On the 4th instant the “Nichi Nichi Shimbun” announced the approaching departure of Mr. Hirotsu, who had served for some years at Sorio as second in rank to Mr. Moriyama, and that about the 15th instant a certain personage would proceed to Corea, accompanied by some troops.
On the 6th the “Stochi Shimbun” announced that Mr. Kuroda was the Cabinet Minister who had been selected for the mission, and that Mr. Hirotsu had left Yedo already.
It is believed that the latter gentleman has been sent to prepare the way for Mr. Kuroda, by requesting the officials of Fusankai to inform the Central Government that a Japanese Special Envoy will shortly appear in the capital. It is hoped that this may conciliate them, and induce them to receive the mission properly.
In view of these reports, I thought it my duty, on the 6th instant, to endeavour to ascertain whether what had often been predicted by Her Majesty’s Minister had already come to pass, viz., that the Government, finding themselves threatened with internal troubles, had accepted a foreign war as an outlet for the unruly passions of their Southern subjects.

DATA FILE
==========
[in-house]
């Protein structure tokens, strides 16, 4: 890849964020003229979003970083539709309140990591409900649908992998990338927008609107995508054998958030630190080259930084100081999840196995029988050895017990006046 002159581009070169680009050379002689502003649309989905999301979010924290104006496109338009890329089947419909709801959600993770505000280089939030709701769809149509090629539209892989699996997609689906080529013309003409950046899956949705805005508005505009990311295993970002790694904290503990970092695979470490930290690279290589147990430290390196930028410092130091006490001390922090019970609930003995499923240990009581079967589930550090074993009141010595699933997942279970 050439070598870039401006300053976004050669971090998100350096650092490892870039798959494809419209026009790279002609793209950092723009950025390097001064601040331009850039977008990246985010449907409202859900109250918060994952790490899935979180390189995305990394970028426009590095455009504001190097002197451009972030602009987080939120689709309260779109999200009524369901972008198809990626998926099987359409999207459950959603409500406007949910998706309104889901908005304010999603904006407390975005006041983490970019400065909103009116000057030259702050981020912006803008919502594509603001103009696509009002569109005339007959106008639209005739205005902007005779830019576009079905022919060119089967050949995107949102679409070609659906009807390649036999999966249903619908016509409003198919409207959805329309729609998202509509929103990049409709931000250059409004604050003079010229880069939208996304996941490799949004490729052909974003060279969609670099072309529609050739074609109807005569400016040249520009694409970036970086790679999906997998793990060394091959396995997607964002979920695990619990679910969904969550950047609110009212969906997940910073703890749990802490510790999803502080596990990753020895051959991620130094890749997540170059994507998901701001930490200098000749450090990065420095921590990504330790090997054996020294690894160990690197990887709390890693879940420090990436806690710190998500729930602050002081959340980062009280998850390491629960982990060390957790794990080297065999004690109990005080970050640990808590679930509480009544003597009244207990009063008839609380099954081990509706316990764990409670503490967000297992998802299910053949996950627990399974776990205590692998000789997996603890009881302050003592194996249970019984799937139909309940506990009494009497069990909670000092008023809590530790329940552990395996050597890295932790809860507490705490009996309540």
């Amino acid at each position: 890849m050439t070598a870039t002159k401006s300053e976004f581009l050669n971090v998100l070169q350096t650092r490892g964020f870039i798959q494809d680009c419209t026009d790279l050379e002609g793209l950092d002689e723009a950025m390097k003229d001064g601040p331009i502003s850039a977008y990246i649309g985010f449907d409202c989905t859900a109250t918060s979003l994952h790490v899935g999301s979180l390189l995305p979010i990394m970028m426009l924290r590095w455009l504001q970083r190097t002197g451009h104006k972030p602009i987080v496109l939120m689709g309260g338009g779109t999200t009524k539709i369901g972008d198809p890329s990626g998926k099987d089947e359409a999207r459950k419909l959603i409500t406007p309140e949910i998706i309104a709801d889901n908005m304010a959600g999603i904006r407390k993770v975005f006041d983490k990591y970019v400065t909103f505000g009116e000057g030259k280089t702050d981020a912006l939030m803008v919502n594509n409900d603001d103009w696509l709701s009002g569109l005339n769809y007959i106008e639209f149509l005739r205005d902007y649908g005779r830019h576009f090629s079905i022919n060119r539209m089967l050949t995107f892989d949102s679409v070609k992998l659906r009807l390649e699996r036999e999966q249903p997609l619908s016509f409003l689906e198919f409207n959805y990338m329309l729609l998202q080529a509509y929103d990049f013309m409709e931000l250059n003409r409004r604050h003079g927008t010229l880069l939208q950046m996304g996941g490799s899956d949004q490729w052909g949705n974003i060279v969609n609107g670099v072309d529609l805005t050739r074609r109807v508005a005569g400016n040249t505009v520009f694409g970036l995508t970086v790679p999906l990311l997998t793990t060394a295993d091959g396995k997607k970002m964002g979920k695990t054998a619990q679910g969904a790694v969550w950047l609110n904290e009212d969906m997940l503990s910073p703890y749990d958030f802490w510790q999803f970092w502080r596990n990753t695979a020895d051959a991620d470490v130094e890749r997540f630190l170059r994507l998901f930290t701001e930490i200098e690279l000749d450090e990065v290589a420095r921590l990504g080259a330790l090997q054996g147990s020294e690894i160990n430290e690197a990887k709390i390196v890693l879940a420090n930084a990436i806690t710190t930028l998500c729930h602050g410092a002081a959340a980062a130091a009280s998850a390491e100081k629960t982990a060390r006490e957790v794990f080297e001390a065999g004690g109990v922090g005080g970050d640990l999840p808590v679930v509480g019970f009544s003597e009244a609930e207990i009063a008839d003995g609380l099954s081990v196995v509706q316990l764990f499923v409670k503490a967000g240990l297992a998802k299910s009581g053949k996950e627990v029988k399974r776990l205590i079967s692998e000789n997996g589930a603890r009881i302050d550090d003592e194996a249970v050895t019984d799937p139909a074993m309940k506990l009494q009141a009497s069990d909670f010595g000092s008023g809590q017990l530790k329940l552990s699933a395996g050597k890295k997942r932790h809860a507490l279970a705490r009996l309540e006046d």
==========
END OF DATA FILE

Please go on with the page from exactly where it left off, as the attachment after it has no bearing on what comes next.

I accordingly called on Mr. Sameshima, and sent Mr. M‘Clatchie to Mr. Moriyama, but, unfortunately, neither of these gentlemen were at home; and one of the foreign Representatives on whom I called expressed his decided opinion that there was no cause for apprehension, as the Government were strong enough to resist the pressure put upon them by the war party. He had seen Mr. Sameshima and the Minister of Marine that very morning, and had been told there was nothing new.
On the 7th instant, Mr. Mori Arinori, the new Japanese Minister at Peking, who had left Yedo for China on the 24th ultimo, and then suddenly returned to this capital on the excuse of his steamer having broken down in the Inland Sea, left equally suddenly for the South in a small steamer belonging to the Yokohama Custom-house.
His proceedings have been much commented on, for it was generally believed that he had only accepted the appointment to Peking in view of the negotiations which would ensue with China on the Corean question.
On the same afternoon I received a private note from Mr. Terashima, asking me to call at the Foreign Department, as he wished to speak about procedure in Courts of Appeal, a question which Sir Harry Parkes had desired me to attend to during his temporary absence from Yedo.